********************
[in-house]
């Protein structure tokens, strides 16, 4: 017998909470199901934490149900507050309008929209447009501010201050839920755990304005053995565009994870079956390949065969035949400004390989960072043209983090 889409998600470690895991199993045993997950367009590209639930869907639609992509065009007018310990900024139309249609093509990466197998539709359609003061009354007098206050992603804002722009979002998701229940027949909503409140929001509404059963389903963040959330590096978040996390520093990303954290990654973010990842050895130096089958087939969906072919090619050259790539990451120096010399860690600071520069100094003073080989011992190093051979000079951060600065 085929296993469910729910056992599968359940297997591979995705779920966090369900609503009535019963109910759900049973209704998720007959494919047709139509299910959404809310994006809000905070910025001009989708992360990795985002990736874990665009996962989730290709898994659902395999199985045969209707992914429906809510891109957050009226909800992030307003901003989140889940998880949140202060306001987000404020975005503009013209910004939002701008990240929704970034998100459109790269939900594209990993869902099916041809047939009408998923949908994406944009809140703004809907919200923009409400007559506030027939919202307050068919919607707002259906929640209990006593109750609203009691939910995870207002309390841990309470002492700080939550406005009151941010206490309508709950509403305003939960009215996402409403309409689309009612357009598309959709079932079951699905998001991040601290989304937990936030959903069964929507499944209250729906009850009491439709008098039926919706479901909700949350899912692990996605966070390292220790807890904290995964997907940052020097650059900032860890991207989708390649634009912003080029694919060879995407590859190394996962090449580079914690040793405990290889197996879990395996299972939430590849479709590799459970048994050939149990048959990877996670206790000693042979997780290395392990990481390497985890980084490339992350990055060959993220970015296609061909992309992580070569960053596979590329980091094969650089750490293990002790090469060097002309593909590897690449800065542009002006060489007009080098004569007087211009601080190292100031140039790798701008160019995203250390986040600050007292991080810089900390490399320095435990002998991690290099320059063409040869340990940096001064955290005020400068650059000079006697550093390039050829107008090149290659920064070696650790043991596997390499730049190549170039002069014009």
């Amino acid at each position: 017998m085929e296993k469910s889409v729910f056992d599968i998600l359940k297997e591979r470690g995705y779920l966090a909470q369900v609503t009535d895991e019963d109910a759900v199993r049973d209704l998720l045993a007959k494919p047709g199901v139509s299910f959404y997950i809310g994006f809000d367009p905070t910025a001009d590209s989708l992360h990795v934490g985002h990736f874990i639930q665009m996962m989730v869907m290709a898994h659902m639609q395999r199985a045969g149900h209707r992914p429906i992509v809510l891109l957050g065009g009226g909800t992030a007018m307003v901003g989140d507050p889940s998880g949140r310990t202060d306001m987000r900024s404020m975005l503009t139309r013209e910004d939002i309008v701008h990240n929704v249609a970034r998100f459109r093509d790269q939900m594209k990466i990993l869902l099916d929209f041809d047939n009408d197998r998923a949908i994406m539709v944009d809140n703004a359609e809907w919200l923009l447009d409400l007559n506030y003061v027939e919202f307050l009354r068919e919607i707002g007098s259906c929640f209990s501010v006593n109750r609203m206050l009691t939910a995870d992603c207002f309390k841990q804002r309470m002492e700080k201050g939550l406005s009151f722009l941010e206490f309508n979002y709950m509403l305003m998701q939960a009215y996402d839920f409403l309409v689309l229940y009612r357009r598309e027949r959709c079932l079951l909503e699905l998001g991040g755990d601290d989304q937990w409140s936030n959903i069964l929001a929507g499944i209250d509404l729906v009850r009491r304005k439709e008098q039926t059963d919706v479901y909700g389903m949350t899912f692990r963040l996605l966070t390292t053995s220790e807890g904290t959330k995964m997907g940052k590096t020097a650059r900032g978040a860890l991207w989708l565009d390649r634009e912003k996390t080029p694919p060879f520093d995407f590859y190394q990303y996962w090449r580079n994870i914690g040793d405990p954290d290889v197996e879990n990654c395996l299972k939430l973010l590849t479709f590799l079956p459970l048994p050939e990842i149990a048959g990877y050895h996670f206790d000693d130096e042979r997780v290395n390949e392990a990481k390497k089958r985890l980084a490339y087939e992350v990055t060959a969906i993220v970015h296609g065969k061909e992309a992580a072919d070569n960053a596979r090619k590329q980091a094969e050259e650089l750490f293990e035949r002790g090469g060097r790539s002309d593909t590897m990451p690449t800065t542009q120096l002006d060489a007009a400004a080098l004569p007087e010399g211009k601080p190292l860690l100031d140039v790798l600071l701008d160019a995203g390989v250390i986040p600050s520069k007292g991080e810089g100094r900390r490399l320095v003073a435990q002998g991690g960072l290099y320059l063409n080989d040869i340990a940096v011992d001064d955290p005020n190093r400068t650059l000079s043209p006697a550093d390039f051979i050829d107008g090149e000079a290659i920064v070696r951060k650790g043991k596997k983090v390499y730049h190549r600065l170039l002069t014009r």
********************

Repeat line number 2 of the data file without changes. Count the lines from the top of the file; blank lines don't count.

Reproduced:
């Protein structure tokens, strides 16, 4: 017998909470199901934490149900507050309008929209447009501010201050839920755990304005053995565009994870079956390949065969035949400004390989960072043209983090 889409998600470690895991199993045993997950367009590209639930869907639609992509065009007018310990900024139309249609093509990466197998539709359609003061009354007098206050992603804002722009979002998701229940027949909503409140929001509404059963389903963040959330590096978040996390520093990303954290990654973010990842050895130096089958087939969906072919090619050259790539990451120096010399860690600071520069100094003073080989011992190093051979000079951060600065 085929296993469910729910056992599968359940297997591979995705779920966090369900609503009535019963109910759900049973209704998720007959494919047709139509299910959404809310994006809000905070910025001009989708992360990795985002990736874990665009996962989730290709898994659902395999199985045969209707992914429906809510891109957050009226909800992030307003901003989140889940998880949140202060306001987000404020975005503009013209910004939002701008990240929704970034998100459109790269939900594209990993869902099916041809047939009408998923949908994406944009809140703004809907919200923009409400007559506030027939919202307050068919919607707002259906929640209990006593109750609203009691939910995870207002309390841990309470002492700080939550406005009151941010206490309508709950509403305003939960009215996402409403309409689309009612357009598309959709079932079951699905998001991040601290989304937990936030959903069964929507499944209250729906009850009491439709008098039926919706479901909700949350899912692990996605966070390292220790807890904290995964997907940052020097650059900032860890991207989708390649634009912003080029694919060879995407590859190394996962090449580079914690040793405990290889197996879990395996299972939430590849479709590799459970048994050939149990048959990877996670206790000693042979997780290395392990990481390497985890980084490339992350990055060959993220970015296609061909992309992580070569960053596979590329980091094969650089750490293990002790090469060097002309593909590897690449800065542009002006060489007009080098004569007087211009601080190292100031140039790798701008160019995203250390986040600050007292991080810089900390490399320095435990002998991690290099320059063409040869340990940096001064955290005020400068650059000079006697550093390039050829107008090149290659920064070696650790043991596997390499730049190549170039002069014009």